Technology sharing spreads to retail

Avi Steinlauf, Chief Executive of, addresses the benefits of making CarCode free for all car dealers, as well as the potential for the technology moving forward. By Megan Lampinen

Technology sharing is making its way into the retail sector with the announcement from that it will make its CarCode texting tool available for free for all car dealers. Megatrends spoke to’s Chief Executive, Avi Steinlauf, on the move and the potential for the technology moving forward.

CarCode is a cloud-based SMS texting platform designed specifically for the needs of car dealerships. It allows dealers to receive texts from customers and respond directly from their mobile phones. So far, the response from dealers has been positive. “It’s still early days, but we are getting thousands of sign-ups and many inquiries from dealers about whether they can use the platform for service updates and other types of communications with customers,” explained Steinlauf. “The answer to that is of course ‘yes’ and we are enthusiastic about all the manifestations of the CarCode platform that will have their place in a world increasingly focused on texting.”

Text messaging is becoming a popular means of communication between dealers and customers. Velocify research has shown that dealers who send three or more text messages after making initial contact with a buyer can increase conversion rates by 328%. According to research from, at least one-third of all car shoppers said that they prefer to contact a car dealer via text message, as opposed to phone or e-mail.

“Texting has taken off around the globe and the US may not be in the lead in terms of texting applications. That form of communication that doesn’t require a lot of infrastructure so it has become universal,” observed Steinlauf.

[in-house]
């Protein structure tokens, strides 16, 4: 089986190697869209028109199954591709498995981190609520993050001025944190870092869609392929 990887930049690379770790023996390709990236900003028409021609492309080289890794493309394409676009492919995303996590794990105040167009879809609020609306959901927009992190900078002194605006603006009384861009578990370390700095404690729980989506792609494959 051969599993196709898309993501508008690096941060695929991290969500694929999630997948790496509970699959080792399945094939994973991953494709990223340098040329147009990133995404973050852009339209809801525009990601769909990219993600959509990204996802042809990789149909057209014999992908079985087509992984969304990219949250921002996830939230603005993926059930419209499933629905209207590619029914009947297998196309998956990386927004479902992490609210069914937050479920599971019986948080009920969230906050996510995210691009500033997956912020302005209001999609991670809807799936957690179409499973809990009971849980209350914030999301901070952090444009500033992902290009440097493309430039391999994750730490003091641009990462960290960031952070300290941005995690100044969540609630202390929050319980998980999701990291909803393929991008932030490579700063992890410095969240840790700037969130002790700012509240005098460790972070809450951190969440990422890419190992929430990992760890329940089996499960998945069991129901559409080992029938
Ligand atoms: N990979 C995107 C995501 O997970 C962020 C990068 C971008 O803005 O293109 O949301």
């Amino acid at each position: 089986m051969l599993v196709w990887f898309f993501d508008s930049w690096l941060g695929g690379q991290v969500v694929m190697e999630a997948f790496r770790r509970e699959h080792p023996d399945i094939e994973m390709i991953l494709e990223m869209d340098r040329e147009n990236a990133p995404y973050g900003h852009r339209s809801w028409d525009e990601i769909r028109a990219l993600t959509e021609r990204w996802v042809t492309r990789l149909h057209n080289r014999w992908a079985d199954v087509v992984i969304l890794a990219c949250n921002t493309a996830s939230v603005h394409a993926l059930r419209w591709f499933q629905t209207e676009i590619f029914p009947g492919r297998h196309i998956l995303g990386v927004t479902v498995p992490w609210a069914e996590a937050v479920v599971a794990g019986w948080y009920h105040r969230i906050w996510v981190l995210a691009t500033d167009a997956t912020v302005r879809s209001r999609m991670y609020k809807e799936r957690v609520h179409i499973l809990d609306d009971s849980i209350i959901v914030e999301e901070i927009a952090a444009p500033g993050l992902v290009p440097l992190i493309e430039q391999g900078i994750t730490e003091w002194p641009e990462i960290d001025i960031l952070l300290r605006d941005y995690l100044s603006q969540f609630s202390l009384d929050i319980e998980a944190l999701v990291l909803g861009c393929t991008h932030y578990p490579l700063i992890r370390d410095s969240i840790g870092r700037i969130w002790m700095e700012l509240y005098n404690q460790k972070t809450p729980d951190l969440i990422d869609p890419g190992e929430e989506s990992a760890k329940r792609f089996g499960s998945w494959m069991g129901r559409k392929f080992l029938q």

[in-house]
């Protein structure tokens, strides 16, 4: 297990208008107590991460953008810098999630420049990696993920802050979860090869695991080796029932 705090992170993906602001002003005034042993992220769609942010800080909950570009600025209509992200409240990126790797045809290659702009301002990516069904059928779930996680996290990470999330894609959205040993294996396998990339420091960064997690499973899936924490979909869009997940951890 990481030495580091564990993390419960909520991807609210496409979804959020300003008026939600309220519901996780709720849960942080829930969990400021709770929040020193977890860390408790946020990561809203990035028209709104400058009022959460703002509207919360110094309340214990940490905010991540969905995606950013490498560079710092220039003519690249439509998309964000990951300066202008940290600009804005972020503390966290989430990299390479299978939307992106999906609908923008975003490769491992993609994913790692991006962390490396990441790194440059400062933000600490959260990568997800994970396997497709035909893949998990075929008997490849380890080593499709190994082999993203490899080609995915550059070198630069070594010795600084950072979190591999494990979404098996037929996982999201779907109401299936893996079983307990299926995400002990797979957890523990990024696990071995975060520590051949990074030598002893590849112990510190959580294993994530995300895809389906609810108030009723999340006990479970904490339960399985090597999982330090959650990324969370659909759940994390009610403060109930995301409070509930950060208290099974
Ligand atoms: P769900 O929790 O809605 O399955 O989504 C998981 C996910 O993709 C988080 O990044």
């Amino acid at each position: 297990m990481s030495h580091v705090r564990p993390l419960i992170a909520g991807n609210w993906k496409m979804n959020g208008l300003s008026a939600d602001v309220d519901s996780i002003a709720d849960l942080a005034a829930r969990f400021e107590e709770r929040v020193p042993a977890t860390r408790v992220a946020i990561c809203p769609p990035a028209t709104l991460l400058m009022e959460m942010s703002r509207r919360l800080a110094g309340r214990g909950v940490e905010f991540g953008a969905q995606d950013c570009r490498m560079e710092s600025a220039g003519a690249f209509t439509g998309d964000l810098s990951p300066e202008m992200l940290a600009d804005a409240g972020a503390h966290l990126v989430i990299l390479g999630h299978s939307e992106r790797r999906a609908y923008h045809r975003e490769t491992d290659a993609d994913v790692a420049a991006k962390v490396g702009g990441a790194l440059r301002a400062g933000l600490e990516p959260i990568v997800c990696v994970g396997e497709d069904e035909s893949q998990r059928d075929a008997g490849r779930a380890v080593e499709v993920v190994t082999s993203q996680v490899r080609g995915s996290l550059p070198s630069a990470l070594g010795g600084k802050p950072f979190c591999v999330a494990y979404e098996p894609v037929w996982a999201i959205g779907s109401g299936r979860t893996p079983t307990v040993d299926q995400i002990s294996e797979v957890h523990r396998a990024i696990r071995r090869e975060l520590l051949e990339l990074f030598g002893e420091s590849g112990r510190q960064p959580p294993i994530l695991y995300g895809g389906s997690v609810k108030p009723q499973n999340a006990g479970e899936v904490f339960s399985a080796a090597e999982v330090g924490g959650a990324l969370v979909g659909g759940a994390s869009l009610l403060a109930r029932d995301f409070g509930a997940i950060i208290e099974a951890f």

For dealers, it offers greater opportunities in terms of maintaining relationships. “Dealers are interested in communicating with shoppers wherever they are, and more and more people are gravitating toward texting as a primary form of communication,” he said. “It’s in dealers’ best interest to make sure that they are there, and, with our free offering of CarCode, we’ve made it very easy for them to get there.”

Free for all’s decision to share the technology that it developed follows similar announcements from the automotive industry. Tesla announced last June that it would make its hundreds of patents freely available as part of efforts to encourage EV development and interest. More recently, Toyota said it would similarly make its 5,600 fuel cell-related patents available for use, royalty free, by other companies.
“In today’s business world, we see a lot of valuable assets being made available for free,” commented Steinlauf. “It makes sense for each of the companies involved, especially the leaders among us, because we each want to see our technology become pervasive. Toyota is sharing its R&D around hydrogen, wanting to make a big play so that the rising tide will lift their boat.”

At, Steinlauf pointed out that the company has offered its information and services without charge from the early days of the Internet when it went online in 1994. “Now, we not only allow car shoppers and others to access our data on our free website, but also we make essentially all of our vehicle data available through our API. We have been on the cutting edge, and already are seeing others follow our lead,” he added. “This accessibility and leadership has bolstered our prominence in the space. Sharing CarCode for free is consistent with our long-standing strategy and brand image. We want CarCode to be the preeminent platform through which dealers and car shoppers text each other. This is a great opportunity to provide a needed service from a leadership position, and we’ve gotten a great reception from thousands of dealers already.”

Megan Lampinen

This article appeared in the Q1 2015 issue of Automotive Megatrends Magazine. Follow this link to download the full issue.